Portuguese Spelling Initiative Part 1

On January 1, 2009, all eight Portuguese-speaking countries signed the 1990 Orthographic Agreement, which implements new standardized spelling rules to unify Brazilian and Iberian Portuguese. The goal of the reform is to improve technology-based research, standardize legal documents, and increase global markets particularly for film and book production. The countries were given a six-year transition period, ending in December 2014, to implement the new spelling and grammar rules in schools and governments.

The hope of many linguists when this was initiative started was that it would bring about a united Portuguese language that could be used everywhere. However, there continues to be a wide-range of syntactic, terminological, and phraseological differences between the dialects, and they will remain classified as distinct and separate.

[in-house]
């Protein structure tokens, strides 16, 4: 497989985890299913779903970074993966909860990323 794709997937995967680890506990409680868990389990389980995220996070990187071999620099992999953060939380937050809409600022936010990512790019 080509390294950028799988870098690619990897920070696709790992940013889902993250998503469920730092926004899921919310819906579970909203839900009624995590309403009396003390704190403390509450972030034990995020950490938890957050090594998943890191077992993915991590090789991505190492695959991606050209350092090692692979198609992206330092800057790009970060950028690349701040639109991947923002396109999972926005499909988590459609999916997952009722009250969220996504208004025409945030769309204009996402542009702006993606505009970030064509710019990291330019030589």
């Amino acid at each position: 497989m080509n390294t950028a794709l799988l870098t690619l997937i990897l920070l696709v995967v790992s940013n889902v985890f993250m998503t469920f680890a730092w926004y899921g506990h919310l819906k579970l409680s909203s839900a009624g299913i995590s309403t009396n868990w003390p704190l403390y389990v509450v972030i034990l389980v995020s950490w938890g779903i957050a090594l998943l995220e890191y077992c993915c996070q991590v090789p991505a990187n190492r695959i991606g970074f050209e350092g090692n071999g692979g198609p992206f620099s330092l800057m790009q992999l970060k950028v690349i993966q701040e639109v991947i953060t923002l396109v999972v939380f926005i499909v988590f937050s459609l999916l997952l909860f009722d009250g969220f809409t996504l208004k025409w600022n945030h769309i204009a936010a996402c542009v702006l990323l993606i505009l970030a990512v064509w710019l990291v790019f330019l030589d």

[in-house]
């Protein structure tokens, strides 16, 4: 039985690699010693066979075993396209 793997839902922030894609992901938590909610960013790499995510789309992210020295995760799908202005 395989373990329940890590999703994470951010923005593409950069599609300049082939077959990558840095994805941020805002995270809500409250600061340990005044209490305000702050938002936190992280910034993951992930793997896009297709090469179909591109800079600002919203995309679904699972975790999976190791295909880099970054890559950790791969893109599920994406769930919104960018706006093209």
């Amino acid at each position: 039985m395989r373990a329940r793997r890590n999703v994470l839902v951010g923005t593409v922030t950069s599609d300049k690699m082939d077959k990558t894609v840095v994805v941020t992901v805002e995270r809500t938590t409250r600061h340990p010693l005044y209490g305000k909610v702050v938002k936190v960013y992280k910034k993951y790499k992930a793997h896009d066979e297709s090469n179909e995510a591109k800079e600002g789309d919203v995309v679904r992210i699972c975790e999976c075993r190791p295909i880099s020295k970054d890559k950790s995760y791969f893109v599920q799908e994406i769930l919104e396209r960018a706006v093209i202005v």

Effects on Linguists
Linguists started implementing these changes in 2009. Reminders will be sent to Portuguese linguists that the reform rules should be implemented, but the majority of professionals should have already taken the rule changes into consideration.

If you have an existing Portuguese translation memory, you should have it reviewed by native speakers familiar with the reform rules and updated for accuracy. Iberian and Brazilian translation memories should not be combined and native-speakers must still be used for projects.

Written by Katie Steuck © 2015 The Geo Group Corporation

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